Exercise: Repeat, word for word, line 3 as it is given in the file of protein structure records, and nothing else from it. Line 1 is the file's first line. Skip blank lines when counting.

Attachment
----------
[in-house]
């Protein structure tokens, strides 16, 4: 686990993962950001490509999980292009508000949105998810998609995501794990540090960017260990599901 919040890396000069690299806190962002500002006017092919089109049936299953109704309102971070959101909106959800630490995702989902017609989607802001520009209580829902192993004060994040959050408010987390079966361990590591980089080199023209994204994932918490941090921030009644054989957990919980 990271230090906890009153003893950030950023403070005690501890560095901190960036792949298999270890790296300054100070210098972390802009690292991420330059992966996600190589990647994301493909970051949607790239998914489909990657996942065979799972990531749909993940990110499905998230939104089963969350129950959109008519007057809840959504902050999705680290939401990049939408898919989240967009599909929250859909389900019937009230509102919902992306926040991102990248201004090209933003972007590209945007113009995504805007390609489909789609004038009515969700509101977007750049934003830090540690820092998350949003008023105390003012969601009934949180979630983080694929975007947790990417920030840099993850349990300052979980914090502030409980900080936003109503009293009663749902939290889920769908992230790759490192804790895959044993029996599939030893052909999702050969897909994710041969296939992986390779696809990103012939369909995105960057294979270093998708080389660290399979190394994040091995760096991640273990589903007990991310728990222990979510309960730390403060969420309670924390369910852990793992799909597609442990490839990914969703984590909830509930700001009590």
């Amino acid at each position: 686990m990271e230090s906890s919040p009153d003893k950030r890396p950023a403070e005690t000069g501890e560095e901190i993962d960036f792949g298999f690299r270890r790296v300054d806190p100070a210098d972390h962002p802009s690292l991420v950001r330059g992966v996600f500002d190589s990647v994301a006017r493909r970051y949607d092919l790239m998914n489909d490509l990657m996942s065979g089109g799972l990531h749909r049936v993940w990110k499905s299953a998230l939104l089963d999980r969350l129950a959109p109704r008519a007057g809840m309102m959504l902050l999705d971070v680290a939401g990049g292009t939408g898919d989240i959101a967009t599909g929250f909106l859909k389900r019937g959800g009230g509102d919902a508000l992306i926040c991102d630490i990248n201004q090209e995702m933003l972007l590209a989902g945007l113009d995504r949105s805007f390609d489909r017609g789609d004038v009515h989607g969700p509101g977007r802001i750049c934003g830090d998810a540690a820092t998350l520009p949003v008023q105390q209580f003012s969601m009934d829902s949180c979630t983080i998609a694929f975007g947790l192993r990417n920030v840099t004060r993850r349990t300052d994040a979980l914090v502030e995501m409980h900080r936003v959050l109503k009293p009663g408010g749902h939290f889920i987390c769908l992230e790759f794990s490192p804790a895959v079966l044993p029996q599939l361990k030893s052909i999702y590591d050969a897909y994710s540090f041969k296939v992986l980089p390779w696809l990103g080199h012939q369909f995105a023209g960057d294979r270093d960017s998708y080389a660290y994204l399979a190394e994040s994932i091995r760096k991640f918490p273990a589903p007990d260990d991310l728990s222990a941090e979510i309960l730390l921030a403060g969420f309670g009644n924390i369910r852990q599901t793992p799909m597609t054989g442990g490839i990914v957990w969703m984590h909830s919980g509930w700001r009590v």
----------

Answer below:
């Amino acid at each position: 686990m990271e230090s906890s919040p009153d003893k950030r890396p950023a403070e005690t000069g501890e560095e901190i993962d960036f792949g298999f690299r270890r790296v300054d806190p100070a210098d972390h962002p802009s690292l991420v950001r330059g992966v996600f500002d190589s990647v994301a006017r493909r970051y949607d092919l790239m998914n489909d490509l990657m996942s065979g089109g799972l990531h749909r049936v993940w990110k499905s299953a998230l939104l089963d999980r969350l129950a959109p109704r008519a007057g809840m309102m959504l902050l999705d971070v680290a939401g990049g292009t939408g898919d989240i959101a967009t599909g929250f909106l859909k389900r019937g959800g009230g509102d919902a508000l992306i926040c991102d630490i990248n201004q090209e995702m933003l972007l590209a989902g945007l113009d995504r949105s805007f390609d489909r017609g789609d004038v009515h989607g969700p509101g977007r802001i750049c934003g830090d998810a540690a820092t998350l520009p949003v008023q105390q209580f003012s969601m009934d829902s949180c979630t983080i998609a694929f975007g947790l192993r990417n920030v840099t004060r993850r349990t300052d994040a979980l914090v502030e995501m409980h900080r936003v959050l109503k009293p009663g408010g749902h939290f889920i987390c769908l992230e790759f794990s490192p804790a895959v079966l044993p029996q599939l361990k030893s052909i999702y590591d050969a897909y994710s540090f041969k296939v992986l980089p390779w696809l990103g080199h012939q369909f995105a023209g960057d294979r270093d960017s998708y080389a660290y994204l399979a190394e994040s994932i091995r760096k991640f918490p273990a589903p007990d260990d991310l728990s222990a941090e979510i309960l730390l921030a403060g969420f309670g009644n924390i369910r852990q599901t793992p799909m597609t054989g442990g490839i990914v957990w969703m984590h909830s919980g509930w700001r009590v």